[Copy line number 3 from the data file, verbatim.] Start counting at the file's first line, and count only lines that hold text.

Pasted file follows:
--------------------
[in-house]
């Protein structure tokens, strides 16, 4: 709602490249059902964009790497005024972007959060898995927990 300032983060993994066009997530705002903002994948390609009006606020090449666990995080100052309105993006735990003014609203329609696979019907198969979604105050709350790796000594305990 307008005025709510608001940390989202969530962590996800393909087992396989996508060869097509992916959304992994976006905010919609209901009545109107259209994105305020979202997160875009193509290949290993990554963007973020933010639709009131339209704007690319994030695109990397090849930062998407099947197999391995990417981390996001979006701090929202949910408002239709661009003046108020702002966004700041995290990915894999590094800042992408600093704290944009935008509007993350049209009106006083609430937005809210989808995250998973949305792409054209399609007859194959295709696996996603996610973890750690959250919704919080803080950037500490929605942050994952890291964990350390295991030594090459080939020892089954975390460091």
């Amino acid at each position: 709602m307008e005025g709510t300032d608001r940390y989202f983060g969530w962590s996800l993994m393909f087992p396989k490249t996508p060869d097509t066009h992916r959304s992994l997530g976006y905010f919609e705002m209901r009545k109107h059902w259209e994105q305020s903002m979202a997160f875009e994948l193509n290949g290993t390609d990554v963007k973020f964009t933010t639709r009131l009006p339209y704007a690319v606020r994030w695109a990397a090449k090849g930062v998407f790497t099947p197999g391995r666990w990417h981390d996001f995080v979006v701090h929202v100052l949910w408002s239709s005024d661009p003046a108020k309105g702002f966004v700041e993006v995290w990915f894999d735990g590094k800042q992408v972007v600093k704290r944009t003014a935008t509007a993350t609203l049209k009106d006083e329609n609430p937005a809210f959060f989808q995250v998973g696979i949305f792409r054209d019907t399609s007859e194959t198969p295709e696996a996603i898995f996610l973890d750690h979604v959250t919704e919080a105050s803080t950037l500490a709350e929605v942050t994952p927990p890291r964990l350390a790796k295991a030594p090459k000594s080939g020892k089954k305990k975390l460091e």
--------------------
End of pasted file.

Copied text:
């Amino acid at each position: 709602m307008e005025g709510t300032d608001r940390y989202f983060g969530w962590s996800l993994m393909f087992p396989k490249t996508p060869d097509t066009h992916r959304s992994l997530g976006y905010f919609e705002m209901r009545k109107h059902w259209e994105q305020s903002m979202a997160f875009e994948l193509n290949g290993t390609d990554v963007k973020f964009t933010t639709r009131l009006p339209y704007a690319v606020r994030w695109a990397a090449k090849g930062v998407f790497t099947p197999g391995r666990w990417h981390d996001f995080v979006v701090h929202v100052l949910w408002s239709s005024d661009p003046a108020k309105g702002f966004v700041e993006v995290w990915f894999d735990g590094k800042q992408v972007v600093k704290r944009t003014a935008t509007a993350t609203l049209k009106d006083e329609n609430p937005a809210f959060f989808q995250v998973g696979i949305f792409r054209d019907t399609s007859e194959t198969p295709e696996a996603i898995f996610l973890d750690h979604v959250t919704e919080a105050s803080t950037l500490a709350e929605v942050t994952p927990p890291r964990l350390a790796k295991a030594p090459k000594s080939g020892k089954k305990k975390l460091e």